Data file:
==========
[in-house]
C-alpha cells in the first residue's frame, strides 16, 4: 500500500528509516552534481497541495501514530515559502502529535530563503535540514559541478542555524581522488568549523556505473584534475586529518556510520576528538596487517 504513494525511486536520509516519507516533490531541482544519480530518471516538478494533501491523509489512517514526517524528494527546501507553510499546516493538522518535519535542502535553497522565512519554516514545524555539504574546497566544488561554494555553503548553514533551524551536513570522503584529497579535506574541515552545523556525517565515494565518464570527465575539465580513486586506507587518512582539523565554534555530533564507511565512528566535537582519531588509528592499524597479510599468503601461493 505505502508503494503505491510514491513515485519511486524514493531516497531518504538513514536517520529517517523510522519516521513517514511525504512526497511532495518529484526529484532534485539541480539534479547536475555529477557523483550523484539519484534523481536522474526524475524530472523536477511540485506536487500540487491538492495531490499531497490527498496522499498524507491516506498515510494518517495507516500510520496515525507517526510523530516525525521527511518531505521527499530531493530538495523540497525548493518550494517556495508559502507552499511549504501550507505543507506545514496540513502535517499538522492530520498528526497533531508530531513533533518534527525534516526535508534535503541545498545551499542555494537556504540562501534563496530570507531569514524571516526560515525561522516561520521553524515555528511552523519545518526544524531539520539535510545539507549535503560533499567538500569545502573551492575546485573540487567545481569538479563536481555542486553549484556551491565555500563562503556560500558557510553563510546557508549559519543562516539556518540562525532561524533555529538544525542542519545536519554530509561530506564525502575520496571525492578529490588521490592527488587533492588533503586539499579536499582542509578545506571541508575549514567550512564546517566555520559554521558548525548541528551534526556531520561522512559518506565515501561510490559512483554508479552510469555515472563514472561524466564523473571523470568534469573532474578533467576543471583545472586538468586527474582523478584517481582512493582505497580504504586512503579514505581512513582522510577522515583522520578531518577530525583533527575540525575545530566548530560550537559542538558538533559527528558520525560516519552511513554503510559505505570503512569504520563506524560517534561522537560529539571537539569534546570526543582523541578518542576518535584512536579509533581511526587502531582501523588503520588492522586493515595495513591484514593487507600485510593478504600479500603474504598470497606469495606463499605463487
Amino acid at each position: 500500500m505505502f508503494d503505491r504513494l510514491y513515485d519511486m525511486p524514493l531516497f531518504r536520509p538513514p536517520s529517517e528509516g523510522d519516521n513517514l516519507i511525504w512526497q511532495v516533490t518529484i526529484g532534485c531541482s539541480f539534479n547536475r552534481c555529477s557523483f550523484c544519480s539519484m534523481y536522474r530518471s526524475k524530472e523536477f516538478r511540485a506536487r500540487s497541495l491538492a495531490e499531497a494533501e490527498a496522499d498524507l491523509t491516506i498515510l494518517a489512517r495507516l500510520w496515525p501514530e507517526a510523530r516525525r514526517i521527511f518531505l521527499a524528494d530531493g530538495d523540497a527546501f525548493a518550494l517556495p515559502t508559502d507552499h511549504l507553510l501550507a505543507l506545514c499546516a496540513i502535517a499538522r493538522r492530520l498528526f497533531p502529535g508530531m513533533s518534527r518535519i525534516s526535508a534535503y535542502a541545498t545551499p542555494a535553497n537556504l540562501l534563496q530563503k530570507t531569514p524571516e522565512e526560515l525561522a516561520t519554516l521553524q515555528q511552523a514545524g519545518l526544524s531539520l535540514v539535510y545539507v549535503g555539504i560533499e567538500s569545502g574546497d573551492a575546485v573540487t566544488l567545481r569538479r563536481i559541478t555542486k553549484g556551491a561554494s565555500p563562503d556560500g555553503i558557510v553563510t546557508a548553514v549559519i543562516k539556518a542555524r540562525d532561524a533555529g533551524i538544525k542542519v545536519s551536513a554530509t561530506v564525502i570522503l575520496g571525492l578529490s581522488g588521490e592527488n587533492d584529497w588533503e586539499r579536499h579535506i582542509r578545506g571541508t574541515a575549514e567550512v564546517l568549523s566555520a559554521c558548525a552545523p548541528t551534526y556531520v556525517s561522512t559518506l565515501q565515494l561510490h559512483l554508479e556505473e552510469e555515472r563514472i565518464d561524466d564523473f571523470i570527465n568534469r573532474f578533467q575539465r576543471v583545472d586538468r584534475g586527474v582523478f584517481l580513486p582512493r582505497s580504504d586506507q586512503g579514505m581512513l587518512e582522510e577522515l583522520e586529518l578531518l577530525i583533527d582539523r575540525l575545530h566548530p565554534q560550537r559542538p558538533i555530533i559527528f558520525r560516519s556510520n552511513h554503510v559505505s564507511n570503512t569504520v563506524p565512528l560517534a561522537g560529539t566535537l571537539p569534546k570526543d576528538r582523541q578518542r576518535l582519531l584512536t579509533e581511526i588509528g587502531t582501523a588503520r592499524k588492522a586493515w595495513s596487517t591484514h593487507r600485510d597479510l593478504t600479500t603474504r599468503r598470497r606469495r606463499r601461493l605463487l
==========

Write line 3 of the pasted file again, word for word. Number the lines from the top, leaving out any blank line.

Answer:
Amino acid at each position: 500500500m505505502f508503494d503505491r504513494l510514491y513515485d519511486m525511486p524514493l531516497f531518504r536520509p538513514p536517520s529517517e528509516g523510522d519516521n513517514l516519507i511525504w512526497q511532495v516533490t518529484i526529484g532534485c531541482s539541480f539534479n547536475r552534481c555529477s557523483f550523484c544519480s539519484m534523481y536522474r530518471s526524475k524530472e523536477f516538478r511540485a506536487r500540487s497541495l491538492a495531490e499531497a494533501e490527498a496522499d498524507l491523509t491516506i498515510l494518517a489512517r495507516l500510520w496515525p501514530e507517526a510523530r516525525r514526517i521527511f518531505l521527499a524528494d530531493g530538495d523540497a527546501f525548493a518550494l517556495p515559502t508559502d507552499h511549504l507553510l501550507a505543507l506545514c499546516a496540513i502535517a499538522r493538522r492530520l498528526f497533531p502529535g508530531m513533533s518534527r518535519i525534516s526535508a534535503y535542502a541545498t545551499p542555494a535553497n537556504l540562501l534563496q530563503k530570507t531569514p524571516e522565512e526560515l525561522a516561520t519554516l521553524q515555528q511552523a514545524g519545518l526544524s531539520l535540514v539535510y545539507v549535503g555539504i560533499e567538500s569545502g574546497d573551492a575546485v573540487t566544488l567545481r569538479r563536481i559541478t555542486k553549484g556551491a561554494s565555500p563562503d556560500g555553503i558557510v553563510t546557508a548553514v549559519i543562516k539556518a542555524r540562525d532561524a533555529g533551524i538544525k542542519v545536519s551536513a554530509t561530506v564525502i570522503l575520496g571525492l578529490s581522488g588521490e592527488n587533492d584529497w588533503e586539499r579536499h579535506i582542509r578545506g571541508t574541515a575549514e567550512v564546517l568549523s566555520a559554521c558548525a552545523p548541528t551534526y556531520v556525517s561522512t559518506l565515501q565515494l561510490h559512483l554508479e556505473e552510469e555515472r563514472i565518464d561524466d564523473f571523470i570527465n568534469r573532474f578533467q575539465r576543471v583545472d586538468r584534475g586527474v582523478f584517481l580513486p582512493r582505497s580504504d586506507q586512503g579514505m581512513l587518512e582522510e577522515l583522520e586529518l578531518l577530525i583533527d582539523r575540525l575545530h566548530p565554534q560550537r559542538p558538533i555530533i559527528f558520525r560516519s556510520n552511513h554503510v559505505s564507511n570503512t569504520v563506524p565512528l560517534a561522537g560529539t566535537l571537539p569534546k570526543d576528538r582523541q578518542r576518535l582519531l584512536t579509533e581511526i588509528g587502531t582501523a588503520r592499524k588492522a586493515w595495513s596487517t591484514h593487507r600485510d597479510l593478504t600479500t603474504r599468503r598470497r606469495r606463499r601461493l605463487l